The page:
For many businesses pursuing and recovering business debt is a priority. The Late Payment of Commercial Debts (Interest) Act 1998 should be of interest as it inserts an implied term for interest, together with a fixed sum charge and arguably costs, in business to business contracts for the supply of goods and services, where the contract is otherwise silent in this regard.
The interest/charges only arise on a debt created by virtue of an obligation under a contract to pay the whole or any part of the contract price, not damages.
The interest/charges don’t arise on each invoice, but on each debt. Therefore, each time part of the price falls due under the contract, another qualifying debt is created i.e. each instalment gives rise to a debt.
For the purposes of this act ‘business’ includes professions and public authorities. However contracts for employment, security, consumers, and international contracts are not covered by this act.
The Interest Rate
The rate is set twice a year by adding 8% to the Bank of England’s official bank rate, on 31st December and 30th June.
Accordingly, the current rate would be 8.25%.
Fixed sum charge
Businesses should also remember that once interest begins to run the creditor is entitled to a fixed sum in addition to interest on the debt. This fixed sum depends on the amount of debt:
Below £1,000 = £40
£1,000-10,000 = £70
£10,000+ = £100
For contracts made on or after 16 March 2013, if a fixed sum is payable, the creditor also has an implied contractual right to be paid the reasonable costs of recovering the debt, less the fixed sum.
This provision may be useful where seeking to recover costs where the relevant forum does not provide for costs, for example, the Small Claims Court or adjudication of construction contracts. However it is by no means guaranteed that a judge would grant costs in such circumstances.
Interestingly, there is no express power in the act to reduce the fixed sum or costs. It is therefore arguable that the court has no power to deprive a supplier of these benefits, even in a case which justifies total remission of interest. That was the conclusion reached by the County Court in Northern Ireland in Blue Autumn Ltd v Glenview Nursing Home  NICty 2.
Interest cannot be charged on the fixed sum, interest or costs.
Interest may be reduced to nil in the interests of justice, if justified by the supplier’s conduct.
Contracting out of the Act
Parties to commercial contracts can exclude the right to interest under the Late Payments Act, but only if the contract provides an alternative ‘substantial contractual remedy’ for late payments. Whether a remedy for late payment provides the necessary substantial remedy is assessed as at the time the contract was made.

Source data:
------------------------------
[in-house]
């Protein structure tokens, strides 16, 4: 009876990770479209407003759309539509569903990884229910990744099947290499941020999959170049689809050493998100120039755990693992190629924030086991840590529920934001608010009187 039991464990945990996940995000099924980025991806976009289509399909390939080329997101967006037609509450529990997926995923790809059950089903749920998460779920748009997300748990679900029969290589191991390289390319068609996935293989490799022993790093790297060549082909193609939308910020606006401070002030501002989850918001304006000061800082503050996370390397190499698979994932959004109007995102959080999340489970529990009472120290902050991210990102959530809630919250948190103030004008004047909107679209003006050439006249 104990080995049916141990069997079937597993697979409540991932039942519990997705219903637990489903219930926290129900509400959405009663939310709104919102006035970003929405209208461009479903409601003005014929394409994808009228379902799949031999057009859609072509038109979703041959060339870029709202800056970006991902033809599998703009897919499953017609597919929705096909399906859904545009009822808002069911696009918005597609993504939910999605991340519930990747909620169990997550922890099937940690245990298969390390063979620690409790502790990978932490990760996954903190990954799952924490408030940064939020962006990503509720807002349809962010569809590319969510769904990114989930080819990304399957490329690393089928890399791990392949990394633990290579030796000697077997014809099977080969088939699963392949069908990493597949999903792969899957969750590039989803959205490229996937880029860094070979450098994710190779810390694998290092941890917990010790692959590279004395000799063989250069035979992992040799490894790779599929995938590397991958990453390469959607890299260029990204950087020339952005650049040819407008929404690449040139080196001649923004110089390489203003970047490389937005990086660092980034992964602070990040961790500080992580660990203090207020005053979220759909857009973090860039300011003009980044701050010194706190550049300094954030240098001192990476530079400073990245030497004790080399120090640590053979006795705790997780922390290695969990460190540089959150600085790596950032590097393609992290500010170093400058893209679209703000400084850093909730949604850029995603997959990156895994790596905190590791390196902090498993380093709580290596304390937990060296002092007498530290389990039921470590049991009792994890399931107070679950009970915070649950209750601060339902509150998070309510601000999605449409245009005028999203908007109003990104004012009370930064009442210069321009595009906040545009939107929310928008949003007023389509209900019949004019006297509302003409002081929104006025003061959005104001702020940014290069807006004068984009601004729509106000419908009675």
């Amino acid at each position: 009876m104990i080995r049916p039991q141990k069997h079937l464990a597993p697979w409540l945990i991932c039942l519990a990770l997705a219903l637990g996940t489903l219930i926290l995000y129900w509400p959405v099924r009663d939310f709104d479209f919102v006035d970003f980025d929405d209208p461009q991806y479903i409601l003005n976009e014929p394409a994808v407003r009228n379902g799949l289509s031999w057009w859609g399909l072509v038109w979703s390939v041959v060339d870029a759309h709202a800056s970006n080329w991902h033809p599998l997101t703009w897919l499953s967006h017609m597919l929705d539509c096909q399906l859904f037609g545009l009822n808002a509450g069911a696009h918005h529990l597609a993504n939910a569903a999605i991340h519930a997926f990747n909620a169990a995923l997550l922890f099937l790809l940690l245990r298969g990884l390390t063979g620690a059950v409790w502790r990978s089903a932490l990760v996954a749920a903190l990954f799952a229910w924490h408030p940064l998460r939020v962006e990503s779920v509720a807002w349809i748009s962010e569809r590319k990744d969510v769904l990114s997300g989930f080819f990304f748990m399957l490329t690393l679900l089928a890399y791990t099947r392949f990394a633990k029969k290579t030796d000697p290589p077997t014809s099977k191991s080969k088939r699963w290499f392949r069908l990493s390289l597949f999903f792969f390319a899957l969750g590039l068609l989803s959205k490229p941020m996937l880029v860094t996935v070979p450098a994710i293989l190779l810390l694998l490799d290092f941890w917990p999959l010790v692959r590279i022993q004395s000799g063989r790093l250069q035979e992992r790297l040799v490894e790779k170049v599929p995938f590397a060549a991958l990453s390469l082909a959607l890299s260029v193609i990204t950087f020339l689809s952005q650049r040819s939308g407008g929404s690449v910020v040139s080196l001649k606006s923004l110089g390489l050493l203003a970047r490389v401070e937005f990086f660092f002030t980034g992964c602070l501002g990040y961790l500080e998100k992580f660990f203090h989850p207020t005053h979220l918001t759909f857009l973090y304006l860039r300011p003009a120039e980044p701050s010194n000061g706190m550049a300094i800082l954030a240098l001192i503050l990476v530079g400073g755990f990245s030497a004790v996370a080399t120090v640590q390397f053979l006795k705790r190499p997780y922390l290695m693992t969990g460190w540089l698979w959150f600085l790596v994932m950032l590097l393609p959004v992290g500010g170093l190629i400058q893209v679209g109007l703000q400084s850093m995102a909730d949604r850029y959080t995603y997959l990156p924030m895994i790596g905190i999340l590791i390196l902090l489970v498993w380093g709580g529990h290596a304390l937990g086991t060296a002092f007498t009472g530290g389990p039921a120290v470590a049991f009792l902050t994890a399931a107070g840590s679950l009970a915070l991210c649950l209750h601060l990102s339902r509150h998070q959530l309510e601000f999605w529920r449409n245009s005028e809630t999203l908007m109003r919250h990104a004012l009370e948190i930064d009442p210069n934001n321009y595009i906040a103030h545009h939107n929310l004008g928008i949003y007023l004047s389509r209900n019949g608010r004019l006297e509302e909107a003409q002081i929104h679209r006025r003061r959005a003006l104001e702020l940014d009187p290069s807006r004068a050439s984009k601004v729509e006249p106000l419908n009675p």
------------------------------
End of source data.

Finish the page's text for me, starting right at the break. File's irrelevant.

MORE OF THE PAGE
The alternative remedy must be both sufficient to compensate the supplier, and deter late payment, and also be fair and reasonable to oust or vary the right to interest under the Act. The Court, in deciding whether the alternative remedy is fair should consider the benefit of commercial certainty, the parties’ relative bargaining strength, whether one party imposed the term on the other, and any inducement offered to the supplier to agree to the term.
As with most breach of contract cases the deadline for issuing legal proceedings to claim interest under this act is 6 years.
Do you have to inform your customer that you will be claiming interest due to late payment, together with compensation and costs?
The short answer is no, however you may wish to put warnings to this effect on your invoices, statements or terms of business, in the hope of prompting early payment.
Your terms and conditions
As above, you can contract out of the Act if your contract provides for a suitable alternative remedy.You may wish to review your terms of business to ensure they are as favourable as the Late Payment legislation.
If you do change your terms of business, make sure your customers know. You should:-
N.B. Existing contracts will continue to be governed by the Terms and Conditions which applied at the time they were entered into.
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